How I homeschool is far different from what my initial expectations were, and it has changed drastically as my kids have gotten older. For me, the most unexpected aspect of homeschooling has been how interwoven it is with my parenting. I cannot separate homeschooling from the way my family lives together and relates to one another. Homeschooling is not some separate ‘thing’ that I send my children off to do. It is not about using some curriculum or ‘method’. For us, it is not about spelling or math, it is not about subjects or academics. What, then, is it about? How do I homeschool?
Nowadays, the core of my homeschooling is this: I sit down and meet with each of my kids several times a year (they are 10 and 12) and we discuss their needs and interests and goals – what do they want to learn and how? What is working? What isn’t? What are other ideas and options? What do they need to think about for their futures? What do they love? Once a goal is set, then there are certain expectations of carry-through on their part. So for example, my son wants to learn a particular level of math (he’s heard about college entrance exams and wants to be ready!). We explore and get resources that we both think will be helpful and we dive in. Together. I expect him to keep up with it; I keep up with it, too. I stay on top of his lessons; I make sure he does not have too much repetition while still understanding everything. I re-learn algebra with him. I listen to his feedback (I am still learning to listen, REALLY listen). And I find supplemental reading which we may do together or he may read alone. (In a future post I’ll write about the importance of not just doing a math text or program but also reading books as a family ABOUT math and mathematicians). Since summer we have been working occasional algebra problems together and I kid you not, this time is enjoyable and often times hysterically funny. I love it. I thrive on our learning and connection and humor. With both my kids. I wouldn’t trade it for anything. It is what makes homeschooling utterly enjoyable.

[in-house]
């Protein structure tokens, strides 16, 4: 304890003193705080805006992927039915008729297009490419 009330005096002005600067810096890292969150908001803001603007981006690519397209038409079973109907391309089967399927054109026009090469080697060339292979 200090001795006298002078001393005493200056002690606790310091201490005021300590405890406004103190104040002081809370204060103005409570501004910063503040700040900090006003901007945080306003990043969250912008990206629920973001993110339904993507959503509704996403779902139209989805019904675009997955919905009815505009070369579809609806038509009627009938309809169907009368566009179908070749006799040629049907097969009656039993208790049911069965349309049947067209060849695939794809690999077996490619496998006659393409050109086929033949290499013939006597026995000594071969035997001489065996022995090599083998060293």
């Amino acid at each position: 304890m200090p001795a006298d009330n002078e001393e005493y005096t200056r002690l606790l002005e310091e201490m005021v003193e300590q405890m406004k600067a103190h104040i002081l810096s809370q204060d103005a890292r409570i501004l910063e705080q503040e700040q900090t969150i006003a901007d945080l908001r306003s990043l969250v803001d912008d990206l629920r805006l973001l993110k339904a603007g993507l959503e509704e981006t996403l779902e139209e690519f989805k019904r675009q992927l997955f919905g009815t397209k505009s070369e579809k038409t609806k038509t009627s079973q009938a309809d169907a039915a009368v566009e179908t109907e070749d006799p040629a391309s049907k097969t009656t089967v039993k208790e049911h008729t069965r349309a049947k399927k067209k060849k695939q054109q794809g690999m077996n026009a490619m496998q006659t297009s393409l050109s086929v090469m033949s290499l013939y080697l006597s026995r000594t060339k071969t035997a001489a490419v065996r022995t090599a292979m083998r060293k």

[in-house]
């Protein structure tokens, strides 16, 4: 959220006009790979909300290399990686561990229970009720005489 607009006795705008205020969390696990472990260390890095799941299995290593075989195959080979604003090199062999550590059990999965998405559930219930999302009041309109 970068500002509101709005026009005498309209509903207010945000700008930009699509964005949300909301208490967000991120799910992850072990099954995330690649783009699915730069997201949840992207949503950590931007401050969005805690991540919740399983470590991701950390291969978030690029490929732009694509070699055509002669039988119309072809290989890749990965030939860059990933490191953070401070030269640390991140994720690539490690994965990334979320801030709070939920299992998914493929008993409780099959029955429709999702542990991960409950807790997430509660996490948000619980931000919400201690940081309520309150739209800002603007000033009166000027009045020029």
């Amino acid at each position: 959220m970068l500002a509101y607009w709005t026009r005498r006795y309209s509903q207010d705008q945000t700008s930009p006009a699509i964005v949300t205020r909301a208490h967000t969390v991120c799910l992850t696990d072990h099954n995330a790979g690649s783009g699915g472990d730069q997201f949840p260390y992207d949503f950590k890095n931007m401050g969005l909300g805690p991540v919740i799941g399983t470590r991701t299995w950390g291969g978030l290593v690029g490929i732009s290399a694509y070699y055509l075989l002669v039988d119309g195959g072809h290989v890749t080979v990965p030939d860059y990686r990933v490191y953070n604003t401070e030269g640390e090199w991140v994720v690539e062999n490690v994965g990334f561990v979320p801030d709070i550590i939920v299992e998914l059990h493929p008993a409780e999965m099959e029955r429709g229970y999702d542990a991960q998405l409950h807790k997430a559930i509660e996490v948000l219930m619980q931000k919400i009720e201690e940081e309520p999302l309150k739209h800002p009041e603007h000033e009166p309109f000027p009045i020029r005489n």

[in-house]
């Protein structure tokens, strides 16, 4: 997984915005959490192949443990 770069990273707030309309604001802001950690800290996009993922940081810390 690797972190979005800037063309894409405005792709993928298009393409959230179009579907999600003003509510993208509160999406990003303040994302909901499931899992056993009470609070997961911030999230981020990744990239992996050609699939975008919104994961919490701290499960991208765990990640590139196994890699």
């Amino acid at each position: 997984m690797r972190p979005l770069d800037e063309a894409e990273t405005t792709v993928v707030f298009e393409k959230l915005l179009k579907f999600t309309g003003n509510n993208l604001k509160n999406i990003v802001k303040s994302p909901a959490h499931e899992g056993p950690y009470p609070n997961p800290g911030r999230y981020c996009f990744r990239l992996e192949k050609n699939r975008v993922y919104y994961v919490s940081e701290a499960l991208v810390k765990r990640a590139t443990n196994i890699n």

An important aspect of our learning is this: if my son wants to quit math entirely, then that is his decision and he can quit. For a year, for three years, for whatever. You see, while I will support him however I can, and I will occasionally nudge him and remind him of his goals, I will not nag him or require him to do something he is entirely against. I will not use coercion or bribes or rewards or punishment or intimidation or fear. (If I wanted that for my kids, I could just send them to school. They also use yelling, berating, and humiliation there. I know. I worked for a public school system for 8 years). I will not use any of those things and then claim that is Love. So, on the one hand, if my son decides that he is going to learn something, then I expect him to keep up with it consistently. Doing an occasional math lesson here and there does not equal learning. If you’re going to do something, do it. Accomplishment takes persistence, and sometimes children need help in being persistent and in recognizing the fruits of persistence. On the other hand, learning is best done by choice. If my son decides he does not want to learn math, then I am prepared to accept and support that decision. Do something you enjoy and do it well. Don’t painfully drag it out, unless you want your child to forever learn to hate a topic.
And really, I think the best way to show a child that something is worth learning or doing is to learn it yourself or learn it together.
One additional point I want to share is this: if my son were to quit math, then I would expect him to find other ways to use that time well – reading challenging books, studying a different topic, learning a craft, building something, learning an instrument, etc. We also value lots of play time, but that suggests that there is a distinction between (school)work and play, and that’s not necessarily the case. Maybe that’s a topic for another post…..
I support my kids in finding and exploring new interests, in setting new goals, because this time is precious. My kids will never get these years back. This is why I say that homeschooling is more about working together and parenting than about any sort of curriculum or academic choices we make. Kids, if they maintain their natural love of learning and understand the value of persistence, can do great things.